It’s the year of the goat. Everywhere I turn: goat dinners, goat tacos, goat talk. This means I should let you in on a little secret about Leonora. It’s the most luscious Spanish goat cheese on the planet. The texture is gooey-soft, and it comes in a slightly flattened brick that looks like a melting ice cream cake roll. If you’ve sworn off sweets for Lent, you might want to pick up some Leonora for dessert.
Early spring is the best time to eat goat cheese. That’s because spring grass is most tender, and as the lady goats roam they devour every grass blade and wildflower budlet in sight. The sweetness of these new greens imbues their milk with flavor. A good wedge of Leonora tastes like lemony sunlight.
Leonora comes from a farmstead producer in León, the northernmost province of Spain. Traditionalists will point to France as the seat of goat-cheese glory, but the caprine beauties coming out of Spain these days are getting all of the attention. Montenebro, an ashy young thing from Avila, has also been turning heads.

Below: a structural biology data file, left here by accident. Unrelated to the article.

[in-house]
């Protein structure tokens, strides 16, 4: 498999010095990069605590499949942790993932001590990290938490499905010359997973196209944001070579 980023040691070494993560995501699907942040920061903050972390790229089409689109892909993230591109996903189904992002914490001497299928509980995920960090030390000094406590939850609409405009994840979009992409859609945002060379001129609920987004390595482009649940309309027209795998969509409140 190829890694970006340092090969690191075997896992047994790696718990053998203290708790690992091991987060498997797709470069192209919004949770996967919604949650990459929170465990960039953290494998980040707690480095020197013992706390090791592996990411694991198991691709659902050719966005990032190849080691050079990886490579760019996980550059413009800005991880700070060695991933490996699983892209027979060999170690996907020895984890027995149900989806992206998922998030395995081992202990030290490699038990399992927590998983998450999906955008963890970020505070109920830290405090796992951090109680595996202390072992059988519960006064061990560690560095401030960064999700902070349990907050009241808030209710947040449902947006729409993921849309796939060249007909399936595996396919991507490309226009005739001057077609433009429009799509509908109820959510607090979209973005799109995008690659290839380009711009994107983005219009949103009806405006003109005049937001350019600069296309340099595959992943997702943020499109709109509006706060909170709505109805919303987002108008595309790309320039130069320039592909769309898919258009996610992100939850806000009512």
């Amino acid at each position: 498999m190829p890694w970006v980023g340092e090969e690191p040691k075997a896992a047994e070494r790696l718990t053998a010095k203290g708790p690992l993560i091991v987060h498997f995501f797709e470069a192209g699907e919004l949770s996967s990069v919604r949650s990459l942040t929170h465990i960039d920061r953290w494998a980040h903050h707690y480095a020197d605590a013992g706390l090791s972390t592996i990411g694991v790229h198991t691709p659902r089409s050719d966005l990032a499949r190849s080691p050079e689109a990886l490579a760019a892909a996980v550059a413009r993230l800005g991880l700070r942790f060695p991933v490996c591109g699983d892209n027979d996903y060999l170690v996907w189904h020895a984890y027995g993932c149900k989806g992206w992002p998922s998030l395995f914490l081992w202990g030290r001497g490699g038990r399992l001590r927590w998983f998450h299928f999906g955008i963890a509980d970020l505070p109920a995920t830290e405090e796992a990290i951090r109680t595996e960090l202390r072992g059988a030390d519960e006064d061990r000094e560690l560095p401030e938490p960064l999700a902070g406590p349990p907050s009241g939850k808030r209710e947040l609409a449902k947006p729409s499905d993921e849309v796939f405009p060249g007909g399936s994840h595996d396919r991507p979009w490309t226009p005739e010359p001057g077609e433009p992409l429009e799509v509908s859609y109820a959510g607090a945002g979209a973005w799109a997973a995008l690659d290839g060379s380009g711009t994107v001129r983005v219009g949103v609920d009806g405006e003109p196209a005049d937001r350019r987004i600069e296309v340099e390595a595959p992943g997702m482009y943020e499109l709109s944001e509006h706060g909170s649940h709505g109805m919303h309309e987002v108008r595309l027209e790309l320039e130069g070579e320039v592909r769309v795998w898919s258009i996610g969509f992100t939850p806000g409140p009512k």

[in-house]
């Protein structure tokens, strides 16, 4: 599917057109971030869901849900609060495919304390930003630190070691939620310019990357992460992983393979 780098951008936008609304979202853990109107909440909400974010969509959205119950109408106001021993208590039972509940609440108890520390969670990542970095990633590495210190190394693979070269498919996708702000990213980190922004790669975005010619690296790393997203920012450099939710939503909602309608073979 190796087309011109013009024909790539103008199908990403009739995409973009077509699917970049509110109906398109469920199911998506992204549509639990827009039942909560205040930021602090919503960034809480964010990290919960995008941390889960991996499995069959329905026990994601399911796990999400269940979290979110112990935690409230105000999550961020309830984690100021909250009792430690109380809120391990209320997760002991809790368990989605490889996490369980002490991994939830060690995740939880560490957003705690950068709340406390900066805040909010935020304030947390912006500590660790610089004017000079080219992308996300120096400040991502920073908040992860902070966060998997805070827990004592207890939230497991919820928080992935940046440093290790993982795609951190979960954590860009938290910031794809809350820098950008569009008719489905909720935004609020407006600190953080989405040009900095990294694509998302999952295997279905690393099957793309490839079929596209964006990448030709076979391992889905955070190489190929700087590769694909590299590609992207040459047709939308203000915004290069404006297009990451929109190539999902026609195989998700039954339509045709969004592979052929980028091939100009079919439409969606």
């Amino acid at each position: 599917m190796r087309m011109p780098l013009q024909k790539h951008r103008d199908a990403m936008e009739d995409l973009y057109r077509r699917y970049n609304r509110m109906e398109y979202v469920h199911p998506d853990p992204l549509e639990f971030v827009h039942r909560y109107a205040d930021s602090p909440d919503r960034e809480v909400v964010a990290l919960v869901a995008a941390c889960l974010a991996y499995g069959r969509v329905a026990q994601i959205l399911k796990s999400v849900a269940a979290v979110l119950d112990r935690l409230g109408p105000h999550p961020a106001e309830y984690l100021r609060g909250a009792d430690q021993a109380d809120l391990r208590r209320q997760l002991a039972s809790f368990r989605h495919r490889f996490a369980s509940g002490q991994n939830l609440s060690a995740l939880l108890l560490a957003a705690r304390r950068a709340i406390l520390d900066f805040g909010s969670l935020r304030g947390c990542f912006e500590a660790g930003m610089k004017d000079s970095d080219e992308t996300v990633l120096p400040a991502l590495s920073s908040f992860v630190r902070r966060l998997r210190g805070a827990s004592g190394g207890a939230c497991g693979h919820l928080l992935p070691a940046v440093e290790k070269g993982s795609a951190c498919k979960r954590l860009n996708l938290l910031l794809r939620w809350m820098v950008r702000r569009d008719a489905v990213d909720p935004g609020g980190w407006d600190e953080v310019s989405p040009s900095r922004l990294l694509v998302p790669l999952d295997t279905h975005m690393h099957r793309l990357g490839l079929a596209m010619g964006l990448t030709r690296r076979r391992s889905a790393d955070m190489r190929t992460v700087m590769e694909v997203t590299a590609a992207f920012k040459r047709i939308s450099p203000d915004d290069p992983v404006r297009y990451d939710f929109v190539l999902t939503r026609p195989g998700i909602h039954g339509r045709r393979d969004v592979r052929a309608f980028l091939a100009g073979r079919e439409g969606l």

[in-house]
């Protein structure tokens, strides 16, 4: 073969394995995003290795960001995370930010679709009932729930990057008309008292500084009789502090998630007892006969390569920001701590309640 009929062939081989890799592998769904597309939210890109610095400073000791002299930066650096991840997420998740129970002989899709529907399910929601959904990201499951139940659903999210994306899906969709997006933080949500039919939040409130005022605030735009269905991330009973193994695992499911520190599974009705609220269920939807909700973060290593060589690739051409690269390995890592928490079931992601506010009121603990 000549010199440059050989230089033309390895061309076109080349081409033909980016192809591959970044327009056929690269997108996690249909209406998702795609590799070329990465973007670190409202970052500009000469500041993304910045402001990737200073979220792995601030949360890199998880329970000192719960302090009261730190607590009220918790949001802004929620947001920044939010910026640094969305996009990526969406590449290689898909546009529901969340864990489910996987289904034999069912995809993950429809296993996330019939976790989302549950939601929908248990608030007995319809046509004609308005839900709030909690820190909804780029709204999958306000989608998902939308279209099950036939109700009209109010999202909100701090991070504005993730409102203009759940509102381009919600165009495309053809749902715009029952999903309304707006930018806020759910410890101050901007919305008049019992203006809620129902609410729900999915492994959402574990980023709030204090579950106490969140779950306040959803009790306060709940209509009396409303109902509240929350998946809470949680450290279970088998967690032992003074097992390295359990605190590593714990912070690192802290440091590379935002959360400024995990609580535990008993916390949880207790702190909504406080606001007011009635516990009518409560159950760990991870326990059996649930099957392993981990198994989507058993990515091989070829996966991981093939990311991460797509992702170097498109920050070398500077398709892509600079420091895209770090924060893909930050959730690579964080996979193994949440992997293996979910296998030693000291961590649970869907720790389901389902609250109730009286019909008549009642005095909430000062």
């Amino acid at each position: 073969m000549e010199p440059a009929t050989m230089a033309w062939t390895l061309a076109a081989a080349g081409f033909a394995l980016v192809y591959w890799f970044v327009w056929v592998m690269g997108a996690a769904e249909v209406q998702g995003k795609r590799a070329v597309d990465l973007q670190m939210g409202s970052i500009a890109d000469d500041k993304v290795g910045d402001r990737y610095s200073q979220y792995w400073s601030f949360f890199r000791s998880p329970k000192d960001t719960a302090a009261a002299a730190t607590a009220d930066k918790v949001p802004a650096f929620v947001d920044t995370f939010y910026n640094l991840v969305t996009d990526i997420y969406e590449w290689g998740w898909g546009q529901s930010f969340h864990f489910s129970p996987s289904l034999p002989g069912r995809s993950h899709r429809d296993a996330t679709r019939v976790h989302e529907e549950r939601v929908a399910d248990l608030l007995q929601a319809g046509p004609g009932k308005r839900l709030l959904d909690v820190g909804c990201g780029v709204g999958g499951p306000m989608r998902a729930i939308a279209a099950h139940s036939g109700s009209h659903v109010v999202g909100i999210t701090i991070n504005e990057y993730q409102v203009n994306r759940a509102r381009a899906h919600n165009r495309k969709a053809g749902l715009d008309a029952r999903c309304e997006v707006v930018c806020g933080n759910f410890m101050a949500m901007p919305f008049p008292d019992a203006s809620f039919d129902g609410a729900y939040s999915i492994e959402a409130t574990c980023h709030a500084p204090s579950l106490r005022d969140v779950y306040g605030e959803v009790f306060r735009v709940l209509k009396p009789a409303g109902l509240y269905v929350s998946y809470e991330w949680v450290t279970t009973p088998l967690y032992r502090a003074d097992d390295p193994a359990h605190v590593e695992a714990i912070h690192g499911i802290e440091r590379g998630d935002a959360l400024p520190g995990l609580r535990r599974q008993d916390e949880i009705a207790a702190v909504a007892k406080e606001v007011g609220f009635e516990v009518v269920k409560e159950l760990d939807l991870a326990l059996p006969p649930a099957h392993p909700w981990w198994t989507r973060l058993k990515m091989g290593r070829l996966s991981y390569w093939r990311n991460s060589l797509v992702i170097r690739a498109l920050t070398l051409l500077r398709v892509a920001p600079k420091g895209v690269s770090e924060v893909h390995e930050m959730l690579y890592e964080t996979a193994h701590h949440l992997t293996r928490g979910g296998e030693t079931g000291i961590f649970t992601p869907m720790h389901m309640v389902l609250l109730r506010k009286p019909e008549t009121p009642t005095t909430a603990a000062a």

Don’t let that distract you. For your first spring bite, Leonora should be on the table. Its bloomy rind will remind you of white icing, and its soft center will make you think of, well, more frosting. If you need an after-dinner cheese for the Easter table, Leonora can take down any lamb cake.
Serve this decadent wedge with berries, cherries, honey, or jam. A bread or cracker with some sweetness pairs brilliantly – try ginger thins or even Easter bread. Because this cheese is fairly acidic with a twinge of pepper in the rind, you’ll want a crisp Sauvignon Blanc or a Grüner Veltliner – my favorite spring tonic. If you prefer beer, reach for a saison.
For more springtime cheese suggestions, please visit Madame Fromage.